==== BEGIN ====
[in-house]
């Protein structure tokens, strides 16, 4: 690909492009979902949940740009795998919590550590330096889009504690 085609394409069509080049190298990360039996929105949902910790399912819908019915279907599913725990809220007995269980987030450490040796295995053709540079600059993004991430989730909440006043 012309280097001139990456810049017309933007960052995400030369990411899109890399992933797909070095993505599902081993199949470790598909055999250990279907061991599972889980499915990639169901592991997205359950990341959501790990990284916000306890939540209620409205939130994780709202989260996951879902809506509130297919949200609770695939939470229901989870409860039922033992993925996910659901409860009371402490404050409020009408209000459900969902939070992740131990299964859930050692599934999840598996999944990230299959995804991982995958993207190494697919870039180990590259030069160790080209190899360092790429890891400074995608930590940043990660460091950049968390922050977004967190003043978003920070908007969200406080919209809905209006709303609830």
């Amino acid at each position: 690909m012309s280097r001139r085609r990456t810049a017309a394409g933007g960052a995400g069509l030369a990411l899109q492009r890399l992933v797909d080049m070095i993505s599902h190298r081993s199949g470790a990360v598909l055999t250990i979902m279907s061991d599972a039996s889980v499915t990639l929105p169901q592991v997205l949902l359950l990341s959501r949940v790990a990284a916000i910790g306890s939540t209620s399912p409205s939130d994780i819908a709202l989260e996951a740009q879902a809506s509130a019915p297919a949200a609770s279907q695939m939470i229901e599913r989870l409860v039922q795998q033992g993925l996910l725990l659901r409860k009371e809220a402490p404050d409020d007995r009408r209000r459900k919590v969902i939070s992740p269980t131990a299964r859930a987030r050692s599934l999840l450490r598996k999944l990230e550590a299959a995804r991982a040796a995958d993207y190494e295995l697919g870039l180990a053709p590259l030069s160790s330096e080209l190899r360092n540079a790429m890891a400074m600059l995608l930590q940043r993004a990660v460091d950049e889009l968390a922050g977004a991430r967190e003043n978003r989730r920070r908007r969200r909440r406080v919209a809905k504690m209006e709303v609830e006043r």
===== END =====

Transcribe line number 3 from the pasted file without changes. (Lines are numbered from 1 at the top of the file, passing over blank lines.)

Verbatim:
């Amino acid at each position: 690909m012309s280097r001139r085609r990456t810049a017309a394409g933007g960052a995400g069509l030369a990411l899109q492009r890399l992933v797909d080049m070095i993505s599902h190298r081993s199949g470790a990360v598909l055999t250990i979902m279907s061991d599972a039996s889980v499915t990639l929105p169901q592991v997205l949902l359950l990341s959501r949940v790990a990284a916000i910790g306890s939540t209620s399912p409205s939130d994780i819908a709202l989260e996951a740009q879902a809506s509130a019915p297919a949200a609770s279907q695939m939470i229901e599913r989870l409860v039922q795998q033992g993925l996910l725990l659901r409860k009371e809220a402490p404050d409020d007995r009408r209000r459900k919590v969902i939070s992740p269980t131990a299964r859930a987030r050692s599934l999840l450490r598996k999944l990230e550590a299959a995804r991982a040796a995958d993207y190494e295995l697919g870039l180990a053709p590259l030069s160790s330096e080209l190899r360092n540079a790429m890891a400074m600059l995608l930590q940043r993004a990660v460091d950049e889009l968390a922050g977004a991430r967190e003043n978003r989730r920070r908007r969200r909440r406080v919209a809905k504690m209006e709303v609830e006043r």